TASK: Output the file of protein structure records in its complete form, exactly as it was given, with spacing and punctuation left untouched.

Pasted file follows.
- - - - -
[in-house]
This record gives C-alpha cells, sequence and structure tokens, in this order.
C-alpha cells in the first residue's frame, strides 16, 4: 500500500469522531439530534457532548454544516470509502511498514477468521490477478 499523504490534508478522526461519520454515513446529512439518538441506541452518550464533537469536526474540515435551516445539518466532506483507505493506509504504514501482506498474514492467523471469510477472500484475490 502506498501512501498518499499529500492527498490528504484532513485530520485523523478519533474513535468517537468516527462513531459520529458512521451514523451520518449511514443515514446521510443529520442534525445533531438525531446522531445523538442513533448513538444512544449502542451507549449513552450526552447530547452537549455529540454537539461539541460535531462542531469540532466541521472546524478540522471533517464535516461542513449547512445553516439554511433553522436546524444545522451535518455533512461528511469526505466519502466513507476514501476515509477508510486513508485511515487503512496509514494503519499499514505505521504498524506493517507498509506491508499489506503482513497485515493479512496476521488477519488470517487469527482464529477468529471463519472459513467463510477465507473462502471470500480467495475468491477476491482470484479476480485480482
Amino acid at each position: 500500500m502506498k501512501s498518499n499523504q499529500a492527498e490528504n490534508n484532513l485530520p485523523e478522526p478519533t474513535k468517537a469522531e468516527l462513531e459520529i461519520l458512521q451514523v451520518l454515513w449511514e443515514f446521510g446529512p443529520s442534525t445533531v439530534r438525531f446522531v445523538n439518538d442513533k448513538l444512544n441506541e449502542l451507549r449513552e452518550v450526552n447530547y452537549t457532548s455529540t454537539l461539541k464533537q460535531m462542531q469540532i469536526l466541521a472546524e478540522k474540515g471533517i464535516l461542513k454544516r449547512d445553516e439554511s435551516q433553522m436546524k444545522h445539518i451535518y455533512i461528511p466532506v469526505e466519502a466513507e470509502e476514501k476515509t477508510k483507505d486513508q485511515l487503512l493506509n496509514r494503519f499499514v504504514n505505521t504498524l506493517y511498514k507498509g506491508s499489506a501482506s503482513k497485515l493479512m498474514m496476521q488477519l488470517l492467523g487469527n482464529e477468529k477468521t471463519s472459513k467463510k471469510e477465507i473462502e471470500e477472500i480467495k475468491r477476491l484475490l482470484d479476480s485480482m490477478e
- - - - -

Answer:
[in-house]
This record gives C-alpha cells, sequence and structure tokens, in this order.
C-alpha cells in the first residue's frame, strides 16, 4: 500500500469522531439530534457532548454544516470509502511498514477468521490477478 499523504490534508478522526461519520454515513446529512439518538441506541452518550464533537469536526474540515435551516445539518466532506483507505493506509504504514501482506498474514492467523471469510477472500484475490 502506498501512501498518499499529500492527498490528504484532513485530520485523523478519533474513535468517537468516527462513531459520529458512521451514523451520518449511514443515514446521510443529520442534525445533531438525531446522531445523538442513533448513538444512544449502542451507549449513552450526552447530547452537549455529540454537539461539541460535531462542531469540532466541521472546524478540522471533517464535516461542513449547512445553516439554511433553522436546524444545522451535518455533512461528511469526505466519502466513507476514501476515509477508510486513508485511515487503512496509514494503519499499514505505521504498524506493517507498509506491508499489506503482513497485515493479512496476521488477519488470517487469527482464529477468529471463519472459513467463510477465507473462502471470500480467495475468491477476491482470484479476480485480482
Amino acid at each position: 500500500m502506498k501512501s498518499n499523504q499529500a492527498e490528504n490534508n484532513l485530520p485523523e478522526p478519533t474513535k468517537a469522531e468516527l462513531e459520529i461519520l458512521q451514523v451520518l454515513w449511514e443515514f446521510g446529512p443529520s442534525t445533531v439530534r438525531f446522531v445523538n439518538d442513533k448513538l444512544n441506541e449502542l451507549r449513552e452518550v450526552n447530547y452537549t457532548s455529540t454537539l461539541k464533537q460535531m462542531q469540532i469536526l466541521a472546524e478540522k474540515g471533517i464535516l461542513k454544516r449547512d445553516e439554511s435551516q433553522m436546524k444545522h445539518i451535518y455533512i461528511p466532506v469526505e466519502a466513507e470509502e476514501k476515509t477508510k483507505d486513508q485511515l487503512l493506509n496509514r494503519f499499514v504504514n505505521t504498524l506493517y511498514k507498509g506491508s499489506a501482506s503482513k497485515l493479512m498474514m496476521q488477519l488470517l492467523g487469527n482464529e477468529k477468521t471463519s472459513k467463510k471469510e477465507i473462502e471470500e477472500i480467495k475468491r477476491l484475490l482470484d479476480s485480482m490477478e